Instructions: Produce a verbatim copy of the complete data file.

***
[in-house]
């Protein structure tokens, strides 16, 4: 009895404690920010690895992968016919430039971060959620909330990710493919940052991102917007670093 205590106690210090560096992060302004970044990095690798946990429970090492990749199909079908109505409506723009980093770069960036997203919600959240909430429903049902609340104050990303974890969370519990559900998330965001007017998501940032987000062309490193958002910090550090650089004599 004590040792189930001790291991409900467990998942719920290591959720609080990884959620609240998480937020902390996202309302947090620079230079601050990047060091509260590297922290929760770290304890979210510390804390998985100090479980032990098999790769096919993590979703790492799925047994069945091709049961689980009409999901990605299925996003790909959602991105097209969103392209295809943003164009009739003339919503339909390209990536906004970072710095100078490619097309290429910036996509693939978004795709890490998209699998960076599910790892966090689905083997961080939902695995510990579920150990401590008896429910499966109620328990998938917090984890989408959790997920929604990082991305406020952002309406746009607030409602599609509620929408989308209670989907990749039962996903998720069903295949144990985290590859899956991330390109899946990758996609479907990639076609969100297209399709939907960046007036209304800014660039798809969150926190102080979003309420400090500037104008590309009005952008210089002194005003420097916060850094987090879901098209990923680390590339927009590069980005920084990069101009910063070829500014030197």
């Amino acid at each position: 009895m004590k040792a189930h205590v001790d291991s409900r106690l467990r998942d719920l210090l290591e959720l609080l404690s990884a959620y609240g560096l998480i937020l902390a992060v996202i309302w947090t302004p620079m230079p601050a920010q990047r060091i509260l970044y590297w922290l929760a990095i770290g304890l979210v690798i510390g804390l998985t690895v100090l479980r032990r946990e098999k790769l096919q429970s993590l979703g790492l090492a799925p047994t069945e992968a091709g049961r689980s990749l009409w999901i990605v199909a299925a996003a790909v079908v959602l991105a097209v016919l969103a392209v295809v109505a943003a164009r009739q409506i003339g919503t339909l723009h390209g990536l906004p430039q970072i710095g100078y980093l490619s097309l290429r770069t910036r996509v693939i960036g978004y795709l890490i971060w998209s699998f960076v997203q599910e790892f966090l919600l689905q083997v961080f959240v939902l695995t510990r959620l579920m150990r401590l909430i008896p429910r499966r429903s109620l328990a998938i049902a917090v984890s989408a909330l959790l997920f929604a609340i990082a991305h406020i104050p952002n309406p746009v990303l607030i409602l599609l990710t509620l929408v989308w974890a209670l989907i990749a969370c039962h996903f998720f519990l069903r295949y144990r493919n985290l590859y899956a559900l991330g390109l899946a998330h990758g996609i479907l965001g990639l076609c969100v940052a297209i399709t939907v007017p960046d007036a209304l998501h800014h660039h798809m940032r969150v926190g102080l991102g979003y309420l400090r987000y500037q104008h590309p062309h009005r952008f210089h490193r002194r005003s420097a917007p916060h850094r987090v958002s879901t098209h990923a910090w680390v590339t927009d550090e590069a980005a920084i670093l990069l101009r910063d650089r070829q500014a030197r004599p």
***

[in-house]
């Protein structure tokens, strides 16, 4: 009895404690920010690895992968016919430039971060959620909330990710493919940052991102917007670093 205590106690210090560096992060302004970044990095690798946990429970090492990749199909079908109505409506723009980093770069960036997203919600959240909430429903049902609340104050990303974890969370519990559900998330965001007017998501940032987000062309490193958002910090550090650089004599 004590040792189930001790291991409900467990998942719920290591959720609080990884959620609240998480937020902390996202309302947090620079230079601050990047060091509260590297922290929760770290304890979210510390804390998985100090479980032990098999790769096919993590979703790492799925047994069945091709049961689980009409999901990605299925996003790909959602991105097209969103392209295809943003164009009739003339919503339909390209990536906004970072710095100078490619097309290429910036996509693939978004795709890490998209699998960076599910790892966090689905083997961080939902695995510990579920150990401590008896429910499966109620328990998938917090984890989408959790997920929604990082991305406020952002309406746009607030409602599609509620929408989308209670989907990749039962996903998720069903295949144990985290590859899956991330390109899946990758996609479907990639076609969100297209399709939907960046007036209304800014660039798809969150926190102080979003309420400090500037104008590309009005952008210089002194005003420097916060850094987090879901098209990923680390590339927009590069980005920084990069101009910063070829500014030197």
């Amino acid at each position: 009895m004590k040792a189930h205590v001790d291991s409900r106690l467990r998942d719920l210090l290591e959720l609080l404690s990884a959620y609240g560096l998480i937020l902390a992060v996202i309302w947090t302004p620079m230079p601050a920010q990047r060091i509260l970044y590297w922290l929760a990095i770290g304890l979210v690798i510390g804390l998985t690895v100090l479980r032990r946990e098999k790769l096919q429970s993590l979703g790492l090492a799925p047994t069945e992968a091709g049961r689980s990749l009409w999901i990605v199909a299925a996003a790909v079908v959602l991105a097209v016919l969103a392209v295809v109505a943003a164009r009739q409506i003339g919503t339909l723009h390209g990536l906004p430039q970072i710095g100078y980093l490619s097309l290429r770069t910036r996509v693939i960036g978004y795709l890490i971060w998209s699998f960076v997203q599910e790892f966090l919600l689905q083997v961080f959240v939902l695995t510990r959620l579920m150990r401590l909430i008896p429910r499966r429903s109620l328990a998938i049902a917090v984890s989408a909330l959790l997920f929604a609340i990082a991305h406020i104050p952002n309406p746009v990303l607030i409602l599609l990710t509620l929408v989308w974890a209670l989907i990749a969370c039962h996903f998720f519990l069903r295949y144990r493919n985290l590859y899956a559900l991330g390109l899946a998330h990758g996609i479907l965001g990639l076609c969100v940052a297209i399709t939907v007017p960046d007036a209304l998501h800014h660039h798809m940032r969150v926190g102080l991102g979003y309420l400090r987000y500037q104008h590309p062309h009005r952008f210089h490193r002194r005003s420097a917007p916060h850094r987090v958002s879901t098209h990923a910090w680390v590339t927009d550090e590069a980005a920084i670093l990069l101009r910063d650089r070829q500014a030197r004599p």